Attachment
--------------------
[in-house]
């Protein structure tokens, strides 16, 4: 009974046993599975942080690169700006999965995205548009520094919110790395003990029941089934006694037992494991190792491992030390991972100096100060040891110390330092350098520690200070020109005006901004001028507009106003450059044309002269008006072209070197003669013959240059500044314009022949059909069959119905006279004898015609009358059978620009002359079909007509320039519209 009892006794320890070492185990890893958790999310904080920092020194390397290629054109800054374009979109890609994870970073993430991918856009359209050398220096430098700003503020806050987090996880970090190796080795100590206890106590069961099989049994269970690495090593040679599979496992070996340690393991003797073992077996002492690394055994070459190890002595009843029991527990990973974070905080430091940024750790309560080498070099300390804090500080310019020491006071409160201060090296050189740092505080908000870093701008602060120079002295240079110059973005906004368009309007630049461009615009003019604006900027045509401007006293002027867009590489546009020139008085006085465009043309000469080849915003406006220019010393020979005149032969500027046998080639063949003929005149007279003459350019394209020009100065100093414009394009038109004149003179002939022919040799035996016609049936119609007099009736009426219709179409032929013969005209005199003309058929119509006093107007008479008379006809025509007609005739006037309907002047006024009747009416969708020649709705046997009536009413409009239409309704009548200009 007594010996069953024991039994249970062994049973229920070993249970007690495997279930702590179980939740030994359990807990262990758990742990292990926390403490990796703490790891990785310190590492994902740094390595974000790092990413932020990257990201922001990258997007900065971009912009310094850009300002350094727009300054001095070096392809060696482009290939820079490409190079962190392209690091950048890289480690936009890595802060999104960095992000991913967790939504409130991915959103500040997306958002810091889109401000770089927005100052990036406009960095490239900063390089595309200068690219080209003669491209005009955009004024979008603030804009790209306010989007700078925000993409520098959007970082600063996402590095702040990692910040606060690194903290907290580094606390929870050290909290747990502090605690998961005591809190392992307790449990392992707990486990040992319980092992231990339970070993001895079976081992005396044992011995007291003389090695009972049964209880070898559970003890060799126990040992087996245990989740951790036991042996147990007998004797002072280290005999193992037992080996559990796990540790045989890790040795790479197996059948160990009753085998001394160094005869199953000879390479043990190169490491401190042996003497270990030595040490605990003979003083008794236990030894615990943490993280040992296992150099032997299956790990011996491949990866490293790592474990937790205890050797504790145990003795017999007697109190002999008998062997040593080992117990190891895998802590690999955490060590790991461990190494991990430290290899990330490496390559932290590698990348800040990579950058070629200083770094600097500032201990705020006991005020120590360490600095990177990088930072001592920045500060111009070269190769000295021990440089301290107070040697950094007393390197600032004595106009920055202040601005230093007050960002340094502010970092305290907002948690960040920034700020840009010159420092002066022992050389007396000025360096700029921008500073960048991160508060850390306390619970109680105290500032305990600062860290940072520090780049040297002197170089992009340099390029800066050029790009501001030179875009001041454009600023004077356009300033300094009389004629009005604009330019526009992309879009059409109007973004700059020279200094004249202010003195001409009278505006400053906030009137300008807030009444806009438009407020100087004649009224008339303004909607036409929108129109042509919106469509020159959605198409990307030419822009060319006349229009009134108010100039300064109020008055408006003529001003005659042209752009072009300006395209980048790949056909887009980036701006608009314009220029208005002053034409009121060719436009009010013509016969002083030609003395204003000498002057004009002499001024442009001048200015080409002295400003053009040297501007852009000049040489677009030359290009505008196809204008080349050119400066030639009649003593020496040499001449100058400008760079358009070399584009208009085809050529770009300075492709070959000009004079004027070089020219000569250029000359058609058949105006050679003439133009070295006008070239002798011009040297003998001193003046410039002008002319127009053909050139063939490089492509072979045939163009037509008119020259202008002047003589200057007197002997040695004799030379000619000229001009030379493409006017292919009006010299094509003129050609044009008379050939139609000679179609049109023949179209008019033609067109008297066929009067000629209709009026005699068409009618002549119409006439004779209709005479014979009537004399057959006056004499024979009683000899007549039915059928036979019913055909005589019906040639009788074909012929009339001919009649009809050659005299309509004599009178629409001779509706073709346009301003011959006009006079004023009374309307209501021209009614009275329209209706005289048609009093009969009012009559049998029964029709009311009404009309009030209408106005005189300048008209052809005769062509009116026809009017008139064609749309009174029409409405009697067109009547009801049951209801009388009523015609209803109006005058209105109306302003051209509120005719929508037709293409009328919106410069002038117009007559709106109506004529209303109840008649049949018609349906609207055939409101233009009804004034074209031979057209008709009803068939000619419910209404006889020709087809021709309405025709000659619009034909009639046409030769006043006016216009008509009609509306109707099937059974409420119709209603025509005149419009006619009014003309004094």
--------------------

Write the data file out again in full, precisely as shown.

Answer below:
[in-house]
């Protein structure tokens, strides 16, 4: 009974046993599975942080690169700006999965995205548009520094919110790395003990029941089934006694037992494991190792491992030390991972100096100060040891110390330092350098520690200070020109005006901004001028507009106003450059044309002269008006072209070197003669013959240059500044314009022949059909069959119905006279004898015609009358059978620009002359079909007509320039519209 009892006794320890070492185990890893958790999310904080920092020194390397290629054109800054374009979109890609994870970073993430991918856009359209050398220096430098700003503020806050987090996880970090190796080795100590206890106590069961099989049994269970690495090593040679599979496992070996340690393991003797073992077996002492690394055994070459190890002595009843029991527990990973974070905080430091940024750790309560080498070099300390804090500080310019020491006071409160201060090296050189740092505080908000870093701008602060120079002295240079110059973005906004368009309007630049461009615009003019604006900027045509401007006293002027867009590489546009020139008085006085465009043309000469080849915003406006220019010393020979005149032969500027046998080639063949003929005149007279003459350019394209020009100065100093414009394009038109004149003179002939022919040799035996016609049936119609007099009736009426219709179409032929013969005209005199003309058929119509006093107007008479008379006809025509007609005739006037309907002047006024009747009416969708020649709705046997009536009413409009239409309704009548200009 007594010996069953024991039994249970062994049973229920070993249970007690495997279930702590179980939740030994359990807990262990758990742990292990926390403490990796703490790891990785310190590492994902740094390595974000790092990413932020990257990201922001990258997007900065971009912009310094850009300002350094727009300054001095070096392809060696482009290939820079490409190079962190392209690091950048890289480690936009890595802060999104960095992000991913967790939504409130991915959103500040997306958002810091889109401000770089927005100052990036406009960095490239900063390089595309200068690219080209003669491209005009955009004024979008603030804009790209306010989007700078925000993409520098959007970082600063996402590095702040990692910040606060690194903290907290580094606390929870050290909290747990502090605690998961005591809190392992307790449990392992707990486990040992319980092992231990339970070993001895079976081992005396044992011995007291003389090695009972049964209880070898559970003890060799126990040992087996245990989740951790036991042996147990007998004797002072280290005999193992037992080996559990796990540790045989890790040795790479197996059948160990009753085998001394160094005869199953000879390479043990190169490491401190042996003497270990030595040490605990003979003083008794236990030894615990943490993280040992296992150099032997299956790990011996491949990866490293790592474990937790205890050797504790145990003795017999007697109190002999008998062997040593080992117990190891895998802590690999955490060590790991461990190494991990430290290899990330490496390559932290590698990348800040990579950058070629200083770094600097500032201990705020006991005020120590360490600095990177990088930072001592920045500060111009070269190769000295021990440089301290107070040697950094007393390197600032004595106009920055202040601005230093007050960002340094502010970092305290907002948690960040920034700020840009010159420092002066022992050389007396000025360096700029921008500073960048991160508060850390306390619970109680105290500032305990600062860290940072520090780049040297002197170089992009340099390029800066050029790009501001030179875009001041454009600023004077356009300033300094009389004629009005604009330019526009992309879009059409109007973004700059020279200094004249202010003195001409009278505006400053906030009137300008807030009444806009438009407020100087004649009224008339303004909607036409929108129109042509919106469509020159959605198409990307030419822009060319006349229009009134108010100039300064109020008055408006003529001003005659042209752009072009300006395209980048790949056909887009980036701006608009314009220029208005002053034409009121060719436009009010013509016969002083030609003395204003000498002057004009002499001024442009001048200015080409002295400003053009040297501007852009000049040489677009030359290009505008196809204008080349050119400066030639009649003593020496040499001449100058400008760079358009070399584009208009085809050529770009300075492709070959000009004079004027070089020219000569250029000359058609058949105006050679003439133009070295006008070239002798011009040297003998001193003046410039002008002319127009053909050139063939490089492509072979045939163009037509008119020259202008002047003589200057007197002997040695004799030379000619000229001009030379493409006017292919009006010299094509003129050609044009008379050939139609000679179609049109023949179209008019033609067109008297066929009067000629209709009026005699068409009618002549119409006439004779209709005479014979009537004399057959006056004499024979009683000899007549039915059928036979019913055909005589019906040639009788074909012929009339001919009649009809050659005299309509004599009178629409001779509706073709346009301003011959006009006079004023009374309307209501021209009614009275329209209706005289048609009093009969009012009559049998029964029709009311009404009309009030209408106005005189300048008209052809005769062509009116026809009017008139064609749309009174029409409405009697067109009547009801049951209801009388009523015609209803109006005058209105109306302003051209509120005719929508037709293409009328919106410069002038117009007559709106109506004529209303109840008649049949018609349906609207055939409101233009009804004034074209031979057209008709009803068939000619419910209404006889020709087809021709309405025709000659619009034909009639046409030769006043006016216009008509009609509306109707099937059974409420119709209603025509005149419009006619009014003309004094």